I have to say, there definitely is a plus to being a double citizen and bilingual. There will never be a day that does not go by I won’t thank my Mom for teaching me Spanish, for making sure I got to meet the culture and experience the lifestyle of Spain.
My earliest memories are in Spain, and having moved as many times as I have, when asked the question, “where are you from?”, Madrid has always been the easiest answer. To me, Spain was the only place that stayed constant for the longest time. It was the only place I could go back to and knew people, had stories to share and have people know me for who I was and not having to start all over. That now, has changed. Last summer was the first time I had been in five years, and people change. I changed.
There is a funny place I am stuck in between. In America, I will always be known as “the Spaniard”. My funny little sayings, way I word things, my dance moves, obsession with seafood, my late night social coffee, my “work to live not live to work” theory, tend to be all that Spanish outlook. In Spain, I will always be “the American”. Growing up in the suburbs, I’ve relied so much on cars to get everywhere that I am not a pro when it comes to public transportation. These are silly little differences I’ve noticed between each country. In America, when I tell my friends something they do in Spain differently, I’m looked with a face of “that’s weird” and I get the same thing in Spain.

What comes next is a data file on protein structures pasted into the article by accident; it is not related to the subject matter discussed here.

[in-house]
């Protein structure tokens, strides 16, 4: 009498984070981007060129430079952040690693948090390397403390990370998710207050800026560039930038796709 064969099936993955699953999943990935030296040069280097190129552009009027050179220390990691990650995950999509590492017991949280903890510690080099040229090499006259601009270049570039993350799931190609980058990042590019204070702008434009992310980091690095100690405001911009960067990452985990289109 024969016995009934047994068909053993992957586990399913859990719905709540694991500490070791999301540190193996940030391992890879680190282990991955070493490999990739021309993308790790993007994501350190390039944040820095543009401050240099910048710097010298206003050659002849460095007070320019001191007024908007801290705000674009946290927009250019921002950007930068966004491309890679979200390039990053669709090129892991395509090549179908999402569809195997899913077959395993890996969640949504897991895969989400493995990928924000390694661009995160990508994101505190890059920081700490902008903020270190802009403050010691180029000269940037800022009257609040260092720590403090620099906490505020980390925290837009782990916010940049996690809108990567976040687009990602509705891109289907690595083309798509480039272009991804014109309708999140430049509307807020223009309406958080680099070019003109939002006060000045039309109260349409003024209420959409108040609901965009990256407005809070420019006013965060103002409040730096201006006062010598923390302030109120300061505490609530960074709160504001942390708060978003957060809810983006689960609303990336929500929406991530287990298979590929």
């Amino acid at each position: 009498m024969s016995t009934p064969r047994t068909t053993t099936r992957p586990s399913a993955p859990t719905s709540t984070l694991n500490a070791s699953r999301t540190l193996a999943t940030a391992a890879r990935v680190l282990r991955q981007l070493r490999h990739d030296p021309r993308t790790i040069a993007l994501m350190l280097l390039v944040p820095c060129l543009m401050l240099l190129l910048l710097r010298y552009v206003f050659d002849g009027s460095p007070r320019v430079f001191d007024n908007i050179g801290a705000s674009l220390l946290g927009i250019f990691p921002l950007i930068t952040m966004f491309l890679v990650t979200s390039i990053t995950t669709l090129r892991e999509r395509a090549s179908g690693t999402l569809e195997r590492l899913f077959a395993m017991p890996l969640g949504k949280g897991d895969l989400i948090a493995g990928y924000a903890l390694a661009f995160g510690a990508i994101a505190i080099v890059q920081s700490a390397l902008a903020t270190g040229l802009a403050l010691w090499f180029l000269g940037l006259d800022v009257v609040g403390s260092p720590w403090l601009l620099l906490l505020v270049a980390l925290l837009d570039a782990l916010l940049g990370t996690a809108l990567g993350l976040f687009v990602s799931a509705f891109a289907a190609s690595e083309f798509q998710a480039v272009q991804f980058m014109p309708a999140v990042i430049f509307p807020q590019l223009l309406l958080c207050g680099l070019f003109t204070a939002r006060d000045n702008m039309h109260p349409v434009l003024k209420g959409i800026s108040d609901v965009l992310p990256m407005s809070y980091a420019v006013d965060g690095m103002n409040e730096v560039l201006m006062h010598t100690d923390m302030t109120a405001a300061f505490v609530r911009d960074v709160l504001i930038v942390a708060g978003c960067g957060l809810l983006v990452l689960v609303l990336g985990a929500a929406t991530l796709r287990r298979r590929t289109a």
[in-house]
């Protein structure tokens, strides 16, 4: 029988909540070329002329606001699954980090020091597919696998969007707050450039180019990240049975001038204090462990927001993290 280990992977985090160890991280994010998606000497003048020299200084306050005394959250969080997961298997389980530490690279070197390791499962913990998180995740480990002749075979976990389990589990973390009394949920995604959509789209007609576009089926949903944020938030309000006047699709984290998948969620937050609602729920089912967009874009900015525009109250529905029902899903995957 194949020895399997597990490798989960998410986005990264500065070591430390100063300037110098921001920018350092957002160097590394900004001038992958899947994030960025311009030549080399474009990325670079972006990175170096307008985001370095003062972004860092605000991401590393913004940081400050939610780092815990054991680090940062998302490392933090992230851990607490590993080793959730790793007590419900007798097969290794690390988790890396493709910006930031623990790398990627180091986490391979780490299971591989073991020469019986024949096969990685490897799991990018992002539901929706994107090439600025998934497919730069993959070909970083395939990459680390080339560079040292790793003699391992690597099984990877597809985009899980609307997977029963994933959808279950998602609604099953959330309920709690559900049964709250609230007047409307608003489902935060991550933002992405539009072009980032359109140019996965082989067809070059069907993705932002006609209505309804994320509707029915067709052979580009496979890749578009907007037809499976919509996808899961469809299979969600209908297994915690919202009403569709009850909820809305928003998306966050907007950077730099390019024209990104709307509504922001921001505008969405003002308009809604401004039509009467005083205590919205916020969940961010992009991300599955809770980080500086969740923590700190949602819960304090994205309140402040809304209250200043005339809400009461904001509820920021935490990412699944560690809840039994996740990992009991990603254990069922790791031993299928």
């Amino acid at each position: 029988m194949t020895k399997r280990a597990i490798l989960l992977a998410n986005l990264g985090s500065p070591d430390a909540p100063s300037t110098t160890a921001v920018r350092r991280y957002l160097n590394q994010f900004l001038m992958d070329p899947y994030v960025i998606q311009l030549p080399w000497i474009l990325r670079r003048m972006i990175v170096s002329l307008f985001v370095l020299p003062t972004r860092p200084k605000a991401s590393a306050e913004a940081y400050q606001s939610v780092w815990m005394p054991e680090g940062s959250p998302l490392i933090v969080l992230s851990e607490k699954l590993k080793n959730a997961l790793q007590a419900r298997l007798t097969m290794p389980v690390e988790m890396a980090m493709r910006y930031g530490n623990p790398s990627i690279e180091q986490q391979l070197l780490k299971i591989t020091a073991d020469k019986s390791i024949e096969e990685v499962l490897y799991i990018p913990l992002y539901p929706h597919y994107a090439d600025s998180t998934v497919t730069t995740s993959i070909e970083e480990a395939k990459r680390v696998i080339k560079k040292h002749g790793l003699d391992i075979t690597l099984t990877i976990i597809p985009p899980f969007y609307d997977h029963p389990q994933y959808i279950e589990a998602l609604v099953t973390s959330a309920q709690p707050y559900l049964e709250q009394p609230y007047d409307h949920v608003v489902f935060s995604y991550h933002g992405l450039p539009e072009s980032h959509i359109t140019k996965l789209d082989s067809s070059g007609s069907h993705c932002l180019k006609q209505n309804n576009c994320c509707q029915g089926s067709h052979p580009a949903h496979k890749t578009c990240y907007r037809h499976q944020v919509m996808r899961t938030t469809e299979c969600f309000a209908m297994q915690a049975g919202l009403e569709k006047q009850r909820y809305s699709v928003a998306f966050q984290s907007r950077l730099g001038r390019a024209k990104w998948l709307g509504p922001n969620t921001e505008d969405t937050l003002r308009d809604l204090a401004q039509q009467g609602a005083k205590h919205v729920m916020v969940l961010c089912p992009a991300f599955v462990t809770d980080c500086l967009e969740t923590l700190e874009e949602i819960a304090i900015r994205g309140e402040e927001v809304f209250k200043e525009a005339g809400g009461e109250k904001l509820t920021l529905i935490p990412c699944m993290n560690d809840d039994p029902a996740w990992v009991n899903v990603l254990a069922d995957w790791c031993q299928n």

It’s a struggle as well. When I tend to start speaking in Spanish to my mom, people who don’t know stop in shock and stare in awe (no, the look upon your face does not make me feel like a weird looking animal at all). On top of that, when they finally know what language I am speaking, they are able to utter “you don’t look Spanish at all”. You can’t just look at someone and tell where they are from, especially nowadays. My hair color, skin complexion or any of that does not define where I come from nor where I grew up and what culture I believe defines me.
But I will never be able to deny I love having met two cultures that are so different. It has made me more open to people, differences and ideas. I like the fact that knowing these two languages, learning other languages is easier. The languages have opened doors for me multiple times.
When I was younger, I was told that when I turned 18 I would have to choose between citizenships. In all honesty, I don’t think I would have been able to make that decision if the law had not changed (hence, now I am allowed to hold both citizenships). I would have been forced into choosing which country I was living in at the moment (which as of now, is America).
So a quick shout out to my parents for opening my eyes to the world, for making sure that no matter how hard it was going to be, I would learn both languages fluently and be culturally diverse.
Yo soy una española. I am an American.